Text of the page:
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NATSPEC Annual Conference Hard times or great expectations? Gill Reay SHMI Birmingham March 2015.

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Presentation on theme: "NATSPEC Annual Conference Hard times or great expectations? Gill Reay SHMI Birmingham March 2015."— Presentation transcript:

1 NATSPEC Annual Conference Hard times or great expectations? Gill Reay SHMI Birmingham March 2015

2 The next 40 minutes  An ISC up date  The future of inspection post September 2015  Study programmes  Local areas effectiveness in fulfilling their duties under the new Act. Add presentation title to master slide | 2

3 Overall effectiveness of further education and skills providers inspected between 1 September 2013 and 31 August 2014

4 Future of Education Inspection Update

5 ‘Better inspection for all’ consultation Further education and skills Non- association independent schools New Common Inspection Framework (CIF) Short inspections for good providers Two-year-old offer Baseline exercise Direct contracting of inspectors and changes to workforce Maintained schools and academies Early Years Future of inspection | 5

6 New Common Inspection Framework  for schools, non-association independent schools, further education and skills providers and registered early years providers.  under it – four graded judgements across all remits.  leadership and management;  teaching, learning and assessment;  personal development, behaviour and welfare;  outcomes for children and learners. and greater emphasis on safeguarding and curriculum.  will provide greater clarity, coherence and comparability for users, learners, parents and employers. Future of inspection | 6

7 ‘Better inspection for all’ consultation  Very large response:  4,400 through the online consultation  330 attendees at regional events  115 parents and 180 pupils at focus groups.  Responses highly positive – our proposals supported by all groups.  Short inspection pilots – to test the methodology. Positive feedback. More pilots taking place.  Taking on board – views from the consultation and feedback from the pilots. Future of inspection | 7

8 Short inspections for good providers Frequent, shorter inspections for good schools, academies and further education and skills providers – approximately every three years.  More proportionate: the right sort of inspections at the right time.  Designed to check if the quality of provision is being sustained, and leaders have the capacity to drive improvement?  Help support rising standards with greater professional dialogue.  Regular reporting to parents, carers, learners and employers.  Identify decline early and give schools and providers opportunity to demonstrate improvement sooner. Future of inspection | 8

9 Changes to the way we work To prepare for September, we are:  making significant changes in how we source, train, contract and manage all inspectors who deliver schools and FES inspections.  tightening up selection criteria that all inspectors have to meet  developing structures for closer working relationships between:  contracted Ofsted Inspectors (OIs)  Her Majesty’s Inspectors (HMI)  Senior HMI to share knowledge and experience of inspections. Future of inspection | 9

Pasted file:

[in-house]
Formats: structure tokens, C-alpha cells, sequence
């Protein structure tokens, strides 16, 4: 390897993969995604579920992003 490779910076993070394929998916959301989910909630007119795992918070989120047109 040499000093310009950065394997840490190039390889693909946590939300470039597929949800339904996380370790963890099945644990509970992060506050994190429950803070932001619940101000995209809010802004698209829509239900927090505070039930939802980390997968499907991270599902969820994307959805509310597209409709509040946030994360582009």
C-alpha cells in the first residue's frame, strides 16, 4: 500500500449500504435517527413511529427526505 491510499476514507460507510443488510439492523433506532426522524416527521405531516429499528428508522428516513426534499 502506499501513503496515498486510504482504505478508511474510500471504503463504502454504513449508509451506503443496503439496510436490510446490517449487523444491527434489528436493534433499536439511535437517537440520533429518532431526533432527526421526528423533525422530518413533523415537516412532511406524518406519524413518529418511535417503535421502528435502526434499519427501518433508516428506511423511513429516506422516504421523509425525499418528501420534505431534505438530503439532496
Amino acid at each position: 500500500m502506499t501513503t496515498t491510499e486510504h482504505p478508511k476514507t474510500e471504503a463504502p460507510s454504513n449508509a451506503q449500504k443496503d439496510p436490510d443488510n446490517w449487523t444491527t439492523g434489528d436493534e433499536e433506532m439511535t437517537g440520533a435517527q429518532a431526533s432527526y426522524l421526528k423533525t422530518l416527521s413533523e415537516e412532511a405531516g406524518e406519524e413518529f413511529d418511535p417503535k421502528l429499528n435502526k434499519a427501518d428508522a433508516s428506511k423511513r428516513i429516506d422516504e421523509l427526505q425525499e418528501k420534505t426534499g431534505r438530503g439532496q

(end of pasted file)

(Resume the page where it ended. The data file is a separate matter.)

10 Preparing for inspection – next steps Future of inspection | 10 From March 2015 July/August 2015 September 2015 Recruitment of new OI and HMI where required - Common Inspection Framework published - Supporting handbooks for each remit published - Good practice materials published - National launch events held Further training for all inspectors Inspections under new arrangements start June 2015 February 2015 Consultation response report published Assessed training for contracted Ofsted inspectors

11 Study programmes

12 The study programme The underpinning principles of the study programme, which requires that: § all providers of education and training should develop well-designed individual study programmes that offer learners progression to a higher level of study than their prior attainment to meet clear educational and career aspirations.

13 The study programme § Study programme principles apply to students with learning difficulties and /or disabilities § Programmes should prepare for adulthood and support progression to work or further study § Study programmes apply up to 25 § English and mathematics

14 The inspection of local areas’ responsibilities for disabled children and young people and those who have special educational needs  Effective identification of need  Effectiveness in meeting needs  Local arrangements to achieve better identification and outcomes  The overall effectiveness of the area in meeting its responsibilities  Inspection arrangements  The overall effectiveness of the area in meeting its responsibilities

15 Thank you for inviting me to your conference


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